I have a list of lists of numbers:


As you can see, they eventually cycle, but not immediately. I need a function that will take a list of lists of numbers like this and return the cycle length (in this case $2$), and I need it to be as fast as possible.

The naive way is to take the first element that appears more than once, find it's first two positions in the list and subtract them:

findCycle[list_] := (tbl = 
   Flatten[Position[list, Select[list, (Count[list, #] > 1 &)][[1]]]];
   tbl[[2]] - tbl[[1]])

But this is slower than I'd like, and it errors when there is not a cycle. I'll be running this on ~25000 lists of 500 items.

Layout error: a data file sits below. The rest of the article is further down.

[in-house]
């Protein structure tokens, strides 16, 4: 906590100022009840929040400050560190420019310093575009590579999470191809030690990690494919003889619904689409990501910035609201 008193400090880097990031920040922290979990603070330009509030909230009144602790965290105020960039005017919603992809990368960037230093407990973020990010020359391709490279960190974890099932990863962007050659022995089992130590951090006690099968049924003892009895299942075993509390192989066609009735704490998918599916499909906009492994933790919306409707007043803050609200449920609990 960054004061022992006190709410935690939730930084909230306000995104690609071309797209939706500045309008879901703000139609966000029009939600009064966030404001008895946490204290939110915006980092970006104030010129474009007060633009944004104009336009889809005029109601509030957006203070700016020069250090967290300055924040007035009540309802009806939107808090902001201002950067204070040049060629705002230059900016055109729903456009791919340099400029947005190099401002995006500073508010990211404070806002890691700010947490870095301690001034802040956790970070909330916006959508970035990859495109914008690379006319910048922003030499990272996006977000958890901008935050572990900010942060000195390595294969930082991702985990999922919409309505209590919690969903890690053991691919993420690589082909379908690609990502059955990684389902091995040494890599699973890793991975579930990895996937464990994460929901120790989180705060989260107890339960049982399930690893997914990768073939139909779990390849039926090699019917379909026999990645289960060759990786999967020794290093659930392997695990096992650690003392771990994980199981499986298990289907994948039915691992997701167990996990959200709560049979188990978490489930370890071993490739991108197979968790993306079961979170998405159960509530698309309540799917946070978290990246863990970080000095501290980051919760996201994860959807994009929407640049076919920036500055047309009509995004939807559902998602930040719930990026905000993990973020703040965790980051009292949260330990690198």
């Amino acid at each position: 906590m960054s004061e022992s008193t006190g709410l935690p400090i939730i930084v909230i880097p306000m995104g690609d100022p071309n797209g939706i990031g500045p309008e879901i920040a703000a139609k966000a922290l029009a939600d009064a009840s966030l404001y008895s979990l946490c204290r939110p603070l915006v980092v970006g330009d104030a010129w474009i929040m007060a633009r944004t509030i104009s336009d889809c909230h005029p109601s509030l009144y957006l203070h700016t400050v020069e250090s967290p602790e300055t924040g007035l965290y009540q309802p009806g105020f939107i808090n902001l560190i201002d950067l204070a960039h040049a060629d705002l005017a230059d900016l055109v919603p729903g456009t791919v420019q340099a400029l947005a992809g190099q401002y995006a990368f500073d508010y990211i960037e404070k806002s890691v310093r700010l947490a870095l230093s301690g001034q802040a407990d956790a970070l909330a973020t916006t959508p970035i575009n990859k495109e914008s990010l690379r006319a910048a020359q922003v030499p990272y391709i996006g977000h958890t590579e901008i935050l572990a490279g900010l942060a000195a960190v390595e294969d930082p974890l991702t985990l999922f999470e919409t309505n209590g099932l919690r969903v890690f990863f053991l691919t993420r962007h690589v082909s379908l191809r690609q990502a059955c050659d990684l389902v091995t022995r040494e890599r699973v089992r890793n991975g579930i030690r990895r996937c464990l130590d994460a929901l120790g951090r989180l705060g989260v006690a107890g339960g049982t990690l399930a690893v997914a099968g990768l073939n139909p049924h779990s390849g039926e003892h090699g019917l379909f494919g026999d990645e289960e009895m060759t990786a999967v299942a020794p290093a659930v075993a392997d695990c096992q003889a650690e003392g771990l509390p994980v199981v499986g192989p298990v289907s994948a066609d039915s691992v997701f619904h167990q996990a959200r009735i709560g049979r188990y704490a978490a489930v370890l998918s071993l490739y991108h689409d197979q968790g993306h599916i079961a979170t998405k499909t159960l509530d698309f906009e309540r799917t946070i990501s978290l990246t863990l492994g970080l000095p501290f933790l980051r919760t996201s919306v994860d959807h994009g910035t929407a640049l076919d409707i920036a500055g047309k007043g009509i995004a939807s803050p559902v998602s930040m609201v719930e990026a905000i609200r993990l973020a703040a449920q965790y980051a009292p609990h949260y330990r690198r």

• $\begingroup$ If you reverse the list first, the part that is not cycling yet will be at the end, so that you don't have to bother about that. $\endgroup$ – Gijs van Oort Jun 15 '18 at 8:51
  • $\begingroup$ @GijsvanOort This seems an interesting idea, but does not constitute as a full-fledged answer. Can you back it up with code? Also, how would you treat the case when there is no cycle? $\endgroup$ – corey979 Jun 15 '18 at 9:05


periodF1 = Length @ Last @ FindTransientRepeat[#, 2]&; 

lst = {{5, 2, 1}, {8, 1, 3}, {6, 1, 1, 1}, {8, 1, 3}, {6, 1, 1, 1}, {8, 1, 3}};
periodF1 @ lst


ll = {};
    If[MemberQ[ll, i], 
      Sow[Length[ll] - Flatten[Position[ll, i]] + 1]; Break[], 
      AppendTo[ll, i]
    {i, list}

We can use Break to stop loop when duplicate value is found


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